Elkhorn's Doris Reinke perseveres and preserves
For the past 82 years, she's been a solid Chicago Cub fan.
She's equally committed to preserving Walworth County history.
Since she retired as a teacher and principal in Elkhorn, she has been the driving force behind historical preservation in Walworth County. She's president of the Walworth County Historical Society, a post she's held several times.
"I've been president three of four times, I guess," she said during a break from working at the Doris Reinke Cultural Center in Elkhorn. "There's a rule about consecutive terms, so I change off."
She might have to share the top post, but that doesn't mean she backs off on her work for the society. She's loyal to the organization and is at either the center or at the Webster House Museum every day.
The center is named after Reinke because the museum already was named after Joseph Webster, a famous composer who lived in the house and penned "In the Sweet By and By" and "Lorena," a song immortalized in the film "Gone With the Wind."
"Doris is the driving force behind preservation in Walworth County, and it was fitting that the center be named for her," Walworth County Administrator Dave Bretl said. "She is a remarkable person who is the soul of preservation for us."
Reinke's interest in historic preservation began in earnest when she joined the Elkhorn History Club. The club dissolved in 1993 after 100 years of service.
"In 1993, I joined the Walworth County Historical Society, and that's when I got involved with the Webster House," she said. "I've always been interested in history, but that's when I got serious about preservation."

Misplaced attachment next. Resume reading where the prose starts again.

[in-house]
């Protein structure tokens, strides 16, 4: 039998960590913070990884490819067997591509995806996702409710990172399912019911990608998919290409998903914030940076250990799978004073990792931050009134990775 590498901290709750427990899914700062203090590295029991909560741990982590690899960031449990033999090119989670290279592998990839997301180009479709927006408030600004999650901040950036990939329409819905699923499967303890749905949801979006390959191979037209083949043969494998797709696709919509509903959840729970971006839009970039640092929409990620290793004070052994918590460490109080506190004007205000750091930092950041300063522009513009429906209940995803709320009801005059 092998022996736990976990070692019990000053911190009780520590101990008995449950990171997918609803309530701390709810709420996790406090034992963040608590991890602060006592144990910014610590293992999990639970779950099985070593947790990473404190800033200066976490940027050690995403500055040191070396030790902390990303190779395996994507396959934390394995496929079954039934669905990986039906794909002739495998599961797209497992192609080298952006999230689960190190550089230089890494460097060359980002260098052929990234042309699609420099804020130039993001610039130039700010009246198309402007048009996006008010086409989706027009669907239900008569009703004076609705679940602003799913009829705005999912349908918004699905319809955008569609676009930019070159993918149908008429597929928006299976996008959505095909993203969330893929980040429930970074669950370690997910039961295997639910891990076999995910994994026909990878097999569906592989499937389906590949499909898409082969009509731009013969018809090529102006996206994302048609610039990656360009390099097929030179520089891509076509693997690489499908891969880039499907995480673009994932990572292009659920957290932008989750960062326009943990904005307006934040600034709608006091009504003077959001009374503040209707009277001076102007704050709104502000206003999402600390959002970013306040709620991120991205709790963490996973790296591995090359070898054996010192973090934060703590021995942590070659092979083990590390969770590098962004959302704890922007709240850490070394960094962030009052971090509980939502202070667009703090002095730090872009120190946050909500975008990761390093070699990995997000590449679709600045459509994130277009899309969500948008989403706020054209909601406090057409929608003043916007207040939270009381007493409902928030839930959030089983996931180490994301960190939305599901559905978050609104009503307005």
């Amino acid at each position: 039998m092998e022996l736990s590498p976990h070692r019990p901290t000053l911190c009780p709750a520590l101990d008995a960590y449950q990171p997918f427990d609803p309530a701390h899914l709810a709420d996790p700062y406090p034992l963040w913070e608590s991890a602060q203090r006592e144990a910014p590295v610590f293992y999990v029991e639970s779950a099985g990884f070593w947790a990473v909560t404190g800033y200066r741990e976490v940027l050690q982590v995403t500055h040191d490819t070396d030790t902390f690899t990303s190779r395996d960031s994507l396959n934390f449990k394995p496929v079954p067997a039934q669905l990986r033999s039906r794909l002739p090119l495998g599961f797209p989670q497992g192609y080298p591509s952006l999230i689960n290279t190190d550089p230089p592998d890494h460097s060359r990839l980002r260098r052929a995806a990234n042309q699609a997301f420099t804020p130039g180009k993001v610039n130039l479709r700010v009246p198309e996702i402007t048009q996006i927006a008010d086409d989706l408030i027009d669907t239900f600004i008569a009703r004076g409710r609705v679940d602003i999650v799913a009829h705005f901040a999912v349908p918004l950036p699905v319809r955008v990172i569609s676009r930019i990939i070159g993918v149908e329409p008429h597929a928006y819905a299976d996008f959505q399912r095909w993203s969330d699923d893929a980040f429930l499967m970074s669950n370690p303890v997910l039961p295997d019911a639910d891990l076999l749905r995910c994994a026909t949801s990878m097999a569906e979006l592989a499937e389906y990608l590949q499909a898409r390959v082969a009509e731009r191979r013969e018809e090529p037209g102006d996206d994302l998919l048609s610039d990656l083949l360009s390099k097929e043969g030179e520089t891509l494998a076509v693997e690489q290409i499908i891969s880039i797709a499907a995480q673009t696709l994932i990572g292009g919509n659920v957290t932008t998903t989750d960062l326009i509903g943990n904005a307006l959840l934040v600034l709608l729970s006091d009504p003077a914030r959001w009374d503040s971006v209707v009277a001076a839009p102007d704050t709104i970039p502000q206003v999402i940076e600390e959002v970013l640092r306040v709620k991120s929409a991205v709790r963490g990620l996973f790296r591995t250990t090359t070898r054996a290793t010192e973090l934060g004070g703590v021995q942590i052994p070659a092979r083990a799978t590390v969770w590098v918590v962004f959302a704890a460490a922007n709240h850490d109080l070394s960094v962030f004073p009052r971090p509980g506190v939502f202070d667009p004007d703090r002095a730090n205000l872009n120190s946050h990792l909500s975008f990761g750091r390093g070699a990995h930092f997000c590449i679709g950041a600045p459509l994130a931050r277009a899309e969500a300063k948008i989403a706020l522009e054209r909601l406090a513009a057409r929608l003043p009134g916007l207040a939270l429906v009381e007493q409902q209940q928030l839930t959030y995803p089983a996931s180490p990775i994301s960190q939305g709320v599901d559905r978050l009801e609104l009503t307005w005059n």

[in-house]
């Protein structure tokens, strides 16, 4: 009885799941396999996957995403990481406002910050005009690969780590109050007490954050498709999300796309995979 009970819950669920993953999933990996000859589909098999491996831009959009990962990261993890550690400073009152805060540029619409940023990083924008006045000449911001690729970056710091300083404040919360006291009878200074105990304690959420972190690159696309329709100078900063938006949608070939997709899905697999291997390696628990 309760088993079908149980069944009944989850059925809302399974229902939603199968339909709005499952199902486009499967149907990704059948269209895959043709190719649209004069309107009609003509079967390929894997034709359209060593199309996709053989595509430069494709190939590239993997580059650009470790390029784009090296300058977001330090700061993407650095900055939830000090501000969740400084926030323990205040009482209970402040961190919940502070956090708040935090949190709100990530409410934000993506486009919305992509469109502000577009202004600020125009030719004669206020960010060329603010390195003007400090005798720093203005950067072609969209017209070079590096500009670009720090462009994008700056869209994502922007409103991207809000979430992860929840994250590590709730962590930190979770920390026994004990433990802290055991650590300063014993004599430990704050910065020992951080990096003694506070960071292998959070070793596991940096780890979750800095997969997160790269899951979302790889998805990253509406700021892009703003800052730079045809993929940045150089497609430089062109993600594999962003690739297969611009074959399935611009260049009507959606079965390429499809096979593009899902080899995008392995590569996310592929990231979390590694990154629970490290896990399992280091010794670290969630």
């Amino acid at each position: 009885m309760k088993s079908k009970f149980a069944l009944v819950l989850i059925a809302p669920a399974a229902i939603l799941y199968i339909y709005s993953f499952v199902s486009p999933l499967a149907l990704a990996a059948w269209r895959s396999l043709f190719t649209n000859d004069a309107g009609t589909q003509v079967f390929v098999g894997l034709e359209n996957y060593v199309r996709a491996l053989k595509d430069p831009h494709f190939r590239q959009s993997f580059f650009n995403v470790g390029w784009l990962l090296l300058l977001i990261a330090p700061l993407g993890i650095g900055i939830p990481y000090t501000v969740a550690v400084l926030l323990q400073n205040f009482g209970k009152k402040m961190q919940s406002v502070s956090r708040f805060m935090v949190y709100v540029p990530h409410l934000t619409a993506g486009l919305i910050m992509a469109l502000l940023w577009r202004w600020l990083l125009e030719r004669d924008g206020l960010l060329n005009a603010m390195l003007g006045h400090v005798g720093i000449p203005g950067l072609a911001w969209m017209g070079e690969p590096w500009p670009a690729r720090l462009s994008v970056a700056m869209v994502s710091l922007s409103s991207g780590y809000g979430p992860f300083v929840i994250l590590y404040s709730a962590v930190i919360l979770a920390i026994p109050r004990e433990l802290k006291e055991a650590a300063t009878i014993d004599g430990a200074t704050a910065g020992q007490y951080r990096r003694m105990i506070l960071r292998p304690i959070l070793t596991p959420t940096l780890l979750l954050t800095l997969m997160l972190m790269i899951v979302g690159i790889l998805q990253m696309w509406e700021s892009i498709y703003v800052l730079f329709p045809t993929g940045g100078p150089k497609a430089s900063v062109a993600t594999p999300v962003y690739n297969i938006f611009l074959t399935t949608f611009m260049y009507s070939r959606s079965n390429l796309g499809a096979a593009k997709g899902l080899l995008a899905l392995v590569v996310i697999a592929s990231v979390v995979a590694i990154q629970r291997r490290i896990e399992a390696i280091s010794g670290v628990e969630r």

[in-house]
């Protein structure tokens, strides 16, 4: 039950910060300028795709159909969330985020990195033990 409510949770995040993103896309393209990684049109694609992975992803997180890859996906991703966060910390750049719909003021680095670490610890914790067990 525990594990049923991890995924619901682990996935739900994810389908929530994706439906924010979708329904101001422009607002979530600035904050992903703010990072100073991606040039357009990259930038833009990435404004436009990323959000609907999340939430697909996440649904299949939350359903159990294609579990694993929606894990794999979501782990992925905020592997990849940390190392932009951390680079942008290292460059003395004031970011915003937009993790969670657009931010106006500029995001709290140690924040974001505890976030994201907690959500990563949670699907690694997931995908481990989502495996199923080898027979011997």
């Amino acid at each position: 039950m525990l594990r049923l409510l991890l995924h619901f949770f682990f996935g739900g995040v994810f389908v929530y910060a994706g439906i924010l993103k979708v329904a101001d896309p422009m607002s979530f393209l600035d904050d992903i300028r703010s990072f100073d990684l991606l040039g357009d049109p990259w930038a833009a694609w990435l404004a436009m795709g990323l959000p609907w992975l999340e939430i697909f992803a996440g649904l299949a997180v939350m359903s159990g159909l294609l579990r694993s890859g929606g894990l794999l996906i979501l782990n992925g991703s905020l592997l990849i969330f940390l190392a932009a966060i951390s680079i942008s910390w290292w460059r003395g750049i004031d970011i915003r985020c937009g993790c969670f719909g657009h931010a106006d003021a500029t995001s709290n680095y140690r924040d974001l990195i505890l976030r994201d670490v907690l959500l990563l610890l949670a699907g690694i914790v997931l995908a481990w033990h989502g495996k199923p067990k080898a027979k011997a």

Reinke can cite Joseph Webster statistics without a cheat sheet.
"He moved here in 1857 and wrote more than 1,000 songs, including ‘Lorena' and ‘In the Sweet By and By,''' she said. "What's remarkable about him is he was able to support a family of seven by writing songs. The sheet music sold for 10 cents apiece. That was his sole source of income."
Doris grew up in Delavan, attended UW-Milwaukee and took her first and only teaching job in Elkhorn.
"My mom was worried that I would stay in this small city all my life," Reinke said. "Well, I have, and I like it here."
While the county owns the historical society properties in Elkhorn, Reinke gets a lot of the credit for keeping the society's trains running on time.
"I've just been here so long, I guess I just know something about it," she said. "I like to keep busy."
It's no surprise to Elkhorn residents that Reinke drives every day.
"I have a 1995 Buick station wagon," she said. "I thought about getting a newer car, but they don't make them that big anymore, and it's always full of books and stuff, so I need a big car."
Although she's a Cub fan, Reinke attends Brewer games at Miller Park in Milwaukee.
"I have no problem going to a Brewer game—as long as they are playing the Cubs," she said. "As a matter of fact, I'm going to a Brewer-Cub game June 7 in Milwaukee."
There's a lot of history that goes with the Cubs—most of it bad—but Reinke continues to collect Cub memorabilia.
Her prized possession?
"I have a baseball signed by the 1984 team players," she said. "You know, that's one of the years we were supposed to win it all, but every year is the year we are supposed to win it all."
Reinke will have all bases covered at the June 7 game.
"I'm taking a hat from each team," she said. "After the game, I'll wear the winner's hat, but I hope it's the Cub hat."